Lion king and jungle book
The Lion King & Jungle FestivalThis vibrant new season is full of fresh new shows and immersive experiences where you can feel the rhythm of an all-swinging, all-dancing habitat. Hakuna matata! Roar along to the brand new stage show and be prepared to live iconic moments from The Lion King like never before. Shake and sway to the sound of the beating drums and hypnotic rhythms as Rafiki, Simba, Timon, Pumbaa, Nala, Mufasa and Scar bring famous Pride Rock anthems to life before your very eyes. Pack the bare necessities and embark on a colourful voyage through the Indian Jungle in this musical extravaganza. The Jungle Book is bought to life in a new way, as never-before-seen worlds add a whole new twist to this classic Disney Tale.
Here’s why remaking The Lion King is a tougher task than The Jungle Book
The stunning visuals of the wild, the anthropomorphic animal kingdom, the journey of the protagonist and even the comic elements very well connect the two movies. Keep reading! Strong, impressive and ambitious, both the big cats are feared by other creatures of the jungle. Interestingly, both have some sort of physical deformities. In order to achieve their goals, they are ready to remove whoever comes in their way.
This isn't the only Disney live-action remake to be critically approved - Beauty and the Beast was mostly well-liked too, in addition to a massive box-office haul - but it's the similarities between The Lion King and The Jungle Book that make the difference in execution and response so startling. Both The Lion King and The Jungle Book remakes are directed by Jon Favreau, and both have used the same groundbreaking CGI technology to make photorealistic animals to populate their respective settings. Both take on beloved Disney classics with the exact same approach, so why are the outcomes so different? The original version of The Jungle Book is rightly beloved as an animated classic and a childhood favorite of most Disney fans, but it's also easier to remake than The Lion King. For starters, although 's The Jungle Book is very good, it's not on par with The Lion King , which is one of, if not the greatest animated movies ever made. The original The Jungle Book is pretty old too, having been released in the s. Not that it looks bad , per se, but there's definitely a stronger argument for it to be remade and updated with new technology.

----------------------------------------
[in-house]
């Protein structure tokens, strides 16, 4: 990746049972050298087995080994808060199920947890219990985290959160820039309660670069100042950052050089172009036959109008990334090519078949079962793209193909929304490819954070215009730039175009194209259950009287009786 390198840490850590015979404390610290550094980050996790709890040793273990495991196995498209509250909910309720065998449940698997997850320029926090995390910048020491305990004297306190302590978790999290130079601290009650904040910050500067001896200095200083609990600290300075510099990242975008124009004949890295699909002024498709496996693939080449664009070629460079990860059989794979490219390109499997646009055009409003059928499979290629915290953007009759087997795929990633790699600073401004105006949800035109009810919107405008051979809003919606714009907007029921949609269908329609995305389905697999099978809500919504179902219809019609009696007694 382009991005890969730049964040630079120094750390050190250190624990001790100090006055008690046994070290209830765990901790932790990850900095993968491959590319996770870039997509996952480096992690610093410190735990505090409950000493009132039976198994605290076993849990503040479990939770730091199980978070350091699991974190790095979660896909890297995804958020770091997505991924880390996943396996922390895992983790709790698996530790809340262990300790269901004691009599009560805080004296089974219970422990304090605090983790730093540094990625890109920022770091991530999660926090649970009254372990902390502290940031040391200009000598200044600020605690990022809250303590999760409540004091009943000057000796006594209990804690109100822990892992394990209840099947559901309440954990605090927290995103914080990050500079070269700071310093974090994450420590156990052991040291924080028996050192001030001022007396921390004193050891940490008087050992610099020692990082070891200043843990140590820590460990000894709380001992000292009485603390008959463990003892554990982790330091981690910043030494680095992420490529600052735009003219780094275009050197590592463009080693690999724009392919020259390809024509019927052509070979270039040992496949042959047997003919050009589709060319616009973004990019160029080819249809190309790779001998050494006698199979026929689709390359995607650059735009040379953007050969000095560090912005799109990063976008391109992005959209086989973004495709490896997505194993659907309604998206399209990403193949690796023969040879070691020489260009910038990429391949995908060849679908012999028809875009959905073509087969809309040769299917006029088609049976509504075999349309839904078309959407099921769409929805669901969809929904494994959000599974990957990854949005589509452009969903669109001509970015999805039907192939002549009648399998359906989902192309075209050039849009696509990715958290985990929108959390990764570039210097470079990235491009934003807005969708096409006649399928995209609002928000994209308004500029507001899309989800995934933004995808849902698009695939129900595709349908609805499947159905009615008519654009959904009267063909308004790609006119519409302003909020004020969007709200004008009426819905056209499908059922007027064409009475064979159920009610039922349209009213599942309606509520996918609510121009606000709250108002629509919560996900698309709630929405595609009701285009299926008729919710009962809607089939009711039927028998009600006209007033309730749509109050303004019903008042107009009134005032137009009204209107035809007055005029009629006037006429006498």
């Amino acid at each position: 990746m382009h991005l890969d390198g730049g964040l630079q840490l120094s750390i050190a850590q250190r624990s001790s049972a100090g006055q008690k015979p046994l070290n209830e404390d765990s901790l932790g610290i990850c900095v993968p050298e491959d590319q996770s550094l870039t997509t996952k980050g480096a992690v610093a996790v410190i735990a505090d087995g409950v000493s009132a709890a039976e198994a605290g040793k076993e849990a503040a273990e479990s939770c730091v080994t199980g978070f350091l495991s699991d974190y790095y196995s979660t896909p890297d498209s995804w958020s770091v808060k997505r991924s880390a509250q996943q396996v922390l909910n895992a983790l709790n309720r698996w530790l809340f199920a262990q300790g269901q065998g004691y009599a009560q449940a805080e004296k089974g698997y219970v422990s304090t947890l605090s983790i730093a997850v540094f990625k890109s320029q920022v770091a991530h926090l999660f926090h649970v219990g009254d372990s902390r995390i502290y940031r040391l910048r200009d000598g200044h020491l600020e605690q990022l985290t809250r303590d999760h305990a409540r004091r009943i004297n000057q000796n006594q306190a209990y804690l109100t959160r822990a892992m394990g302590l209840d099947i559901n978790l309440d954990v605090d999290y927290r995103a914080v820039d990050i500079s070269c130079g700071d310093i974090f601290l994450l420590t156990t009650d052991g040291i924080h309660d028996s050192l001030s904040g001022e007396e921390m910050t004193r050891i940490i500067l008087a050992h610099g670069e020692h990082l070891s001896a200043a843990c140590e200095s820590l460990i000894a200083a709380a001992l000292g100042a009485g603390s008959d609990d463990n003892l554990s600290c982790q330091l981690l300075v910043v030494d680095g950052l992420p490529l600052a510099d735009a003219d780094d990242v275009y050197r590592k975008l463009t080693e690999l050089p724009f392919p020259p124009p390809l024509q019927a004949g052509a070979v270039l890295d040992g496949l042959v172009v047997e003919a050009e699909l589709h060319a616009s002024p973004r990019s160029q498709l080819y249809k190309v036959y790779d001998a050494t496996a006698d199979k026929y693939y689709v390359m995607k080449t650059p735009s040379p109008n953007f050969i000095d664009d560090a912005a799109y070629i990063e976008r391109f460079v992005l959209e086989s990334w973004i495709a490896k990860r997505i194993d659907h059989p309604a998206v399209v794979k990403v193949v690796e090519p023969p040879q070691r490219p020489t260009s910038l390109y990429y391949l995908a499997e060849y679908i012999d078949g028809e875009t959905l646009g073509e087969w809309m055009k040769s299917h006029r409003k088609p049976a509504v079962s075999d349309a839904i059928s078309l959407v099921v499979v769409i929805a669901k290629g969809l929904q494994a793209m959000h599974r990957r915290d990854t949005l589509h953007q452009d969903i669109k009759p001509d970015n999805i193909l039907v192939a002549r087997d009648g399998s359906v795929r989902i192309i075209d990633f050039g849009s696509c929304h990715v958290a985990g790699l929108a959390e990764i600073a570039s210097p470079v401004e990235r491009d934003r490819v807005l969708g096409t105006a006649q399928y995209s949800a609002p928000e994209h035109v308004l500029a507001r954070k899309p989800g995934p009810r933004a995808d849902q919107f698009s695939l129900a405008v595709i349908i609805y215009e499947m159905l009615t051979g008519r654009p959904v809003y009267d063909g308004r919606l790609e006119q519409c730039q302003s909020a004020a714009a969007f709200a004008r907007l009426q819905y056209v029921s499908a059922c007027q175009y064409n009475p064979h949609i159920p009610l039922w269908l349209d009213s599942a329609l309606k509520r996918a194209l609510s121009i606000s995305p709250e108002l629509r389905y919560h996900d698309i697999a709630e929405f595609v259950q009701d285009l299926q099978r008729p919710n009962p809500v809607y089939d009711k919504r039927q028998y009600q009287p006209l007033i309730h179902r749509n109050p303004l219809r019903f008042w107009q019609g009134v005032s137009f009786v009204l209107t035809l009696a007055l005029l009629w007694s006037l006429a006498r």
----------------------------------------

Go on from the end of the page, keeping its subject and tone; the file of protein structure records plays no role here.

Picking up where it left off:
The Monkey Effect
Jungle Book Jive - Full Soundtrack - The Lion King And Jungle Festival
Jon Favreau has once again taken up the mammoth task of recreating our childhood memories and this time he is doing it with The Lion King. Favreau is not new to this arena. The director had earlier created the live-action version of The Jungle Book in but it looks like remaking The Lion King will be a tougher task. The live-action version of The Jungle Book released in and while that was only 3 years ago, a lot has changed since then. The Jungle Book was one of the early films that Disney decided to reboot but since then, we have already seen Beauty and the Beast, Christopher Robin, Dumbo and Aladdin. Not just this, the increasing trend of bringing back franchises Men in Black that were once popular has started to take a toll on the audience as the lack of originality in movies is starkly visible now.
For as much as this new wave of polished-up favorites has bewitched audiences by droves, it has often left critics and more discerning viewers cold. Are these films innocently refurbishing cherished parts of our childhoods so that they might be adored by a new generation, or is this the work of a corporate colossus intent on wringing every last dollar out of its stable of characters no matter the creative compromise required? After spinning a massive payday out of The Jungle Book , Jon Favreau returned to the House of Mouse for another photorealist fantasy with a core cast out of the kingdom Animalia. Chalk it up to laziness or reverence for the original, but this time around, Favreau nearly went shot-by-shot in his recreation of the masterpiece. The result of this experiment in boundary-pushing animation technology is an eyesore utterly devoid of imagination, exuberance or any signs of life. The simple inability of the animal characters to emote causes plenty of trouble; add to that a sleepy voice performance from Chiwetel Ejiofor as Scar, the fact that Can You Feel the Love Tonight? Emma Watson took one of her infrequent acting jobs to breathe new life into Belle, making the kept woman into something sturdier.